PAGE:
Advocacy in Action: Accurate Measurement for Poverty Reduction
This post originally appeared on the Microcredit Summit Campaign’s 100 Million Ideas blog.
Earlier this month, I had the opportunity to attend the launch event for conversation among the panelists from USAID, CGAP, the Center for Financial Inclusion, and the Center for Global Development at the event wasn’t actually the headline news that came out of the report. If you’ve seen anything about the report, it’s probably this: that for the first time since the Microcredit Summit Campaign began collecting data in 1998, the total number of microfinance borrowers and the number of poorest borrowers declined. This is a critical story, and one that the report delves into further.
And while there were certainly contentious issues between the panelists (as described by Larry Reed in this blog post), I was most impressed by what I perceived as a point of agreement amidst the debate. That is, pro-poor microfinance programs must ensure they are client-centered and are truly working toward the outcome of moving clients out of extreme poverty. And there is increasingly good data that shows what works.
To some, that might seem self-evident.
As an advocate seeking to improve U.S. foreign assistance, however, it was a helpful reminder that we must work harder to ensure that the critical public funding the United States government provides for microfinance programs around the world keeps up with latest thought leadership and evidence in the field.
RESULTS, the organization I work for, is a nonprofit grassroots organization that empowers citizens around the United States to advocate to our Congress and the administration, including the U.S. Agency for International Development (USAID), to improve policies and increase funding for poverty-focused foreign aid programs in developing countries around the world. Our work focuses on global health, education for all, and economic opportunity. For years, RESULTS has worked to improve the U.S. government’s approach to microfinance abroad.
The U.S. Congress passed a law in 2004, for which RESULTS had heavily advocated, that requires that half of all U.S. global microfinance and microenterprise resources target clients who are very poor. Since then, we have worked to hold our government accountable for reaching this target.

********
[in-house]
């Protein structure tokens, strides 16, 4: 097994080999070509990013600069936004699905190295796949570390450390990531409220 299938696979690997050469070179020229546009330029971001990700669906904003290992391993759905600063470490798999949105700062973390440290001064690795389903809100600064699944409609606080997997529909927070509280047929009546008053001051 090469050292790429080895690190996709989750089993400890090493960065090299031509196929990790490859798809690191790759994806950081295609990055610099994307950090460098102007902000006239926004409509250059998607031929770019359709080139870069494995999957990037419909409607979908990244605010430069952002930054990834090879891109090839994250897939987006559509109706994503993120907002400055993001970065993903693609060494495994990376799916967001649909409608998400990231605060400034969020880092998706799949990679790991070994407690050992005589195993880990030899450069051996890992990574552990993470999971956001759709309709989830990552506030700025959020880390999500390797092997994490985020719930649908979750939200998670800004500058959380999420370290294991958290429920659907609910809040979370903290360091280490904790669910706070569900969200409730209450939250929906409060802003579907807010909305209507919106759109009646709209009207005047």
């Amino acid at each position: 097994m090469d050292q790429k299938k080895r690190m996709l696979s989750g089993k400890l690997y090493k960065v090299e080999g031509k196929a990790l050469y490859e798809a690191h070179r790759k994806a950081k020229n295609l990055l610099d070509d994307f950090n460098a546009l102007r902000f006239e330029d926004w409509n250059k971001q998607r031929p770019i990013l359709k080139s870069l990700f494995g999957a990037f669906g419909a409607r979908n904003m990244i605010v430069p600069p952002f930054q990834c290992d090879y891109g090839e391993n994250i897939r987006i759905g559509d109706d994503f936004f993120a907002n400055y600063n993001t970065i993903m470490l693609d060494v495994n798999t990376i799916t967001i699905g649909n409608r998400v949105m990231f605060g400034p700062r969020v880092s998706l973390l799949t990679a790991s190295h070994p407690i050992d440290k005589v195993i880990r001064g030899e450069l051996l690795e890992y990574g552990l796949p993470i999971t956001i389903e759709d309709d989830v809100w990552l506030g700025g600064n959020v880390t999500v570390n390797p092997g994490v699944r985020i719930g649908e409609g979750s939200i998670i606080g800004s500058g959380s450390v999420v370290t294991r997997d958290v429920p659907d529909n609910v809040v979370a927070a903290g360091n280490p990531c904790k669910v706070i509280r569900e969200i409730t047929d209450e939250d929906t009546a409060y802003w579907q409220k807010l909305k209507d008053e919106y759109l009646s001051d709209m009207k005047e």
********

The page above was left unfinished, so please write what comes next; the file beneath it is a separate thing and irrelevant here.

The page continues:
In its 2011 annual report, USAID claimed that approximately 38 percent of its microfinance funds reached the very poor. While still far from reaching the 50 percent mandated by law, these numbers are actually an improvement over past years’ numbers. But there’s a catch — USAID’s Poverty Assessment Tool, used to determine if clients are indeed very poor, isn’t actually widely used. In fact, the tool was only applied to 41 percent of all participants in 2011, meaning that we don’t have data for 59 percent of all microfinance clients funded by USAID.
The intent of the U.S. law isn’t just to track the percentage of funds going to the very poor. It’s so we can be sure that USAID is targeting their programming to clients most in need and to interventions that will help clients lift themselves out of extreme poverty. As MCS’s report mentions, oftentimes, MFIs and others providing microfinance services think they’re serving the very poor, but the results are different when they actually and accurately measure. Mandating that USAID develop Poverty Assessment Tools (PAT) and have their partners use the PAT to assess their success in targeting the very poor was a step toward ensuring that the U.S. government’s microfinance programs are effectively reducing poverty.
Years after the law was introduced, we are still working with Congress and USAID to implement it. Measurement still falls short. In 2011, RESULTS worked to help draft and introduce two bills in Congress (S. 2027 in the Senate and H.R. 2524 in the House of Representatives). Both contained provisions that provided means and incentives for USAID to direct substantially more microfinance and microenterprise resources to the very poor (along with other provisions working to improve U.S. microfinance programs writ large).
With a new congressional session just getting started, we have substantial work to do to with our allies in Congress to reintroduce this legislation this year and push USAID toward stronger measurement, targeted programming, and a true devotion to empowering clients to lift themselves out of extreme poverty.
 In the law, Public Law 108-484, “very poor” is defined as those individuals (A) living in the bottom 50 percent below the poverty line established by the national government of the country in which those individuals live; or (B) living on less than the equivalent of $1 per day (as calculated using the purchasing power parity (PPP) exchange rate method).